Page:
NPR has a story about recent arrests for blasphemy in Greece that I wrote about when they happened. The first was a scientist named Philippos Loizos who dared to make fun of a dead Greek Orthodox monk and the second was against the director and cast of a performance of the Terrence McNally play Corpus Christi. While most European countries got rid of their blasphemy laws, Greece retains theirs and is now using them again:
But in the 20th century, Nash adds, most European countries took action to separate church and state and phased out blasphemy laws.
In Greece, the Orthodox Church remains powerful, and its opinions about blasphemy hold sway. But the church does not get involved with the law, says Haris Konidaris, a spokesman for Archbishop Ieronymos of Greece.
Well, many of your priests were part of a mob that attacked the theater where that play was being performed:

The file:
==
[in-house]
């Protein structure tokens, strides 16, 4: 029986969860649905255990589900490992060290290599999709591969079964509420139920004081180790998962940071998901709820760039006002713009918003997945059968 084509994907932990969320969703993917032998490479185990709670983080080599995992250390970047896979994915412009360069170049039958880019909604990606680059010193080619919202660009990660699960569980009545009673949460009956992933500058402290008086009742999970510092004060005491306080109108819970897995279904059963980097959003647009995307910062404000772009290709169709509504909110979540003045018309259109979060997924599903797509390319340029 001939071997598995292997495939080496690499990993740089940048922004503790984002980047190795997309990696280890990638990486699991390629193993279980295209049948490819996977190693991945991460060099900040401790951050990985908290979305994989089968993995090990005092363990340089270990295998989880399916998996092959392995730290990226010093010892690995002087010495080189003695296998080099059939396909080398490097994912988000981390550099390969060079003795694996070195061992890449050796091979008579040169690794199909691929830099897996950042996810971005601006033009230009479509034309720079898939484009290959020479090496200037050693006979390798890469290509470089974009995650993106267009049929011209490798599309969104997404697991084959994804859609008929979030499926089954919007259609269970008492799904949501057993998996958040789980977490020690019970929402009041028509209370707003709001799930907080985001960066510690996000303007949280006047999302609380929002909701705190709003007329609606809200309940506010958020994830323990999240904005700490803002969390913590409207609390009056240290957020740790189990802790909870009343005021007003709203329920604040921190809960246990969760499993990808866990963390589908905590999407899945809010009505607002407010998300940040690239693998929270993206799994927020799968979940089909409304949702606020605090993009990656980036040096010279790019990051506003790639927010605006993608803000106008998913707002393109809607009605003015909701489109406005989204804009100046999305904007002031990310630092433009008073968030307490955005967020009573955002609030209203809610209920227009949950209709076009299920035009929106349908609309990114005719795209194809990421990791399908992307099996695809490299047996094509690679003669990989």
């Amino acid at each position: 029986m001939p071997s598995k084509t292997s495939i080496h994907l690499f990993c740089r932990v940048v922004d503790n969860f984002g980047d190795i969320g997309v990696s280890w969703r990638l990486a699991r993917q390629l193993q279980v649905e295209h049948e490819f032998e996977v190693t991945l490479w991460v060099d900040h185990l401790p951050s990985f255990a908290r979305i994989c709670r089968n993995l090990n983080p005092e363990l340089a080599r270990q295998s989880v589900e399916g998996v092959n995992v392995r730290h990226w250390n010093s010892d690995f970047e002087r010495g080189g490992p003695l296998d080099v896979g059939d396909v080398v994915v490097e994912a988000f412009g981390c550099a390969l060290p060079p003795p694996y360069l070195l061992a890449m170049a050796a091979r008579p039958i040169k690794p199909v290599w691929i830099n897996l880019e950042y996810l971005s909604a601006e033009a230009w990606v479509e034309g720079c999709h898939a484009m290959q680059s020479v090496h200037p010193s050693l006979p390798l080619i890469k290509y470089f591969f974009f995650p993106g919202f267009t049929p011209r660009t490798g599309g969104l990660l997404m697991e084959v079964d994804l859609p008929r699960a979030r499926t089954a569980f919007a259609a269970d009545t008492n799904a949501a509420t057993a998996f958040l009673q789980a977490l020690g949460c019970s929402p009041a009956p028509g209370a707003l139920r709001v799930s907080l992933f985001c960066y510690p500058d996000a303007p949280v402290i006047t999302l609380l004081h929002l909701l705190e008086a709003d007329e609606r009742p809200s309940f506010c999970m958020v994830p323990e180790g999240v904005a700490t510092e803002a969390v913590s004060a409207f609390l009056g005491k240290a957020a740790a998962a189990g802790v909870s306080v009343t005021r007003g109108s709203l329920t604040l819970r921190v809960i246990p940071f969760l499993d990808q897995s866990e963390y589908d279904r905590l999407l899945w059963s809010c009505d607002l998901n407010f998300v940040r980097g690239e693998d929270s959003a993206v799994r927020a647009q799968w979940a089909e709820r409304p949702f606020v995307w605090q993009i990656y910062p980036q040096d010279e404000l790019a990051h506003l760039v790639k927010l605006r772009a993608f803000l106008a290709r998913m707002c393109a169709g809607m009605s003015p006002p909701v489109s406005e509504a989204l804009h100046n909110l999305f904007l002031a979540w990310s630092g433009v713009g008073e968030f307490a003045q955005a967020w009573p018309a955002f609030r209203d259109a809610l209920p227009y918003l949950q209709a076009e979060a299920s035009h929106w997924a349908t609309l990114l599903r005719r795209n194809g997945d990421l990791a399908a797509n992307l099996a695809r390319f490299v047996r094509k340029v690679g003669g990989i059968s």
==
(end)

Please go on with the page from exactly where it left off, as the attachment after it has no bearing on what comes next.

Christian activists have pushed prosecutors to make arrests on blasphemy charges in the past.
And in the past year, the neofascist Golden Dawn party has also called for such arrests during speeches in the Parliament.
Yannis Ktistakis, a human-rights attorney, says the blasphemy laws fit into their agenda. “It’s the political agenda of nationalism,” he says. “They think that now is the time to call [on] Greeks to think about their ‘special’ identity.”
On the pretext of defending Greek identity and the Greek Orthodox faith, a Golden Dawn parliamentary deputy screamed obscenities as he led a mob that stormed a controversial play this October. The mob, which included priests, also threw rocks at those attending the Greek production of Corpus Christi, the Terrence McNally play that portrays Jesus and his apostles as gay men in modern-day Texas.
So why hasn’t the Greek Orthodox church condemned any involvement with the fascists? And demanded that these barbaric prosecutions be stopped? Oh, that’s right, they don’t get involved with the law — except when they do.